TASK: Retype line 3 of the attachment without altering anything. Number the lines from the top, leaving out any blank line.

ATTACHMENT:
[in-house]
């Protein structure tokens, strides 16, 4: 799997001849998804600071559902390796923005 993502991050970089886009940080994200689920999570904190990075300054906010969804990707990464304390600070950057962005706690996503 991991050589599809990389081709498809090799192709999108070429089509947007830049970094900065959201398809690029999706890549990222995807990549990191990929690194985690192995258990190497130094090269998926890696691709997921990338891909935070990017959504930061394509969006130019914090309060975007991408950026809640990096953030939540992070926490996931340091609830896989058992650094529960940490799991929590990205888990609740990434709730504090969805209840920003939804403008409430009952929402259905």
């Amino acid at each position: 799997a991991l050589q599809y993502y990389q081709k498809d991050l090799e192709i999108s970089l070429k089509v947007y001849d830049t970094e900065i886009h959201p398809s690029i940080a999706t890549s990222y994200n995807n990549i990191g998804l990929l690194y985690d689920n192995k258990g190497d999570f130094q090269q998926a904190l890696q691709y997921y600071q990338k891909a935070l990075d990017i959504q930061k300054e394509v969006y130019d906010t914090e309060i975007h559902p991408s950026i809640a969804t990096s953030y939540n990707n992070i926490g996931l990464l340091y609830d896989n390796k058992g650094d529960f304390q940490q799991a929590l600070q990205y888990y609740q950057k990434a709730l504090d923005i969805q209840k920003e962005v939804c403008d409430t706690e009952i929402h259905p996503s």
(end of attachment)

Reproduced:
């Amino acid at each position: 799997a991991l050589q599809y993502y990389q081709k498809d991050l090799e192709i999108s970089l070429k089509v947007y001849d830049t970094e900065i886009h959201p398809s690029i940080a999706t890549s990222y994200n995807n990549i990191g998804l990929l690194y985690d689920n192995k258990g190497d999570f130094q090269q998926a904190l890696q691709y997921y600071q990338k891909a935070l990075d990017i959504q930061k300054e394509v969006y130019d906010t914090e309060i975007h559902p991408s950026i809640a969804t990096s953030y939540n990707n992070i926490g996931l990464l340091y609830d896989n390796k058992g650094d529960f304390q940490q799991a929590l600070q990205y888990y609740q950057k990434a709730l504090d923005i969805q209840k920003e962005v939804c403008d409430t706690e009952i929402h259905p996503s």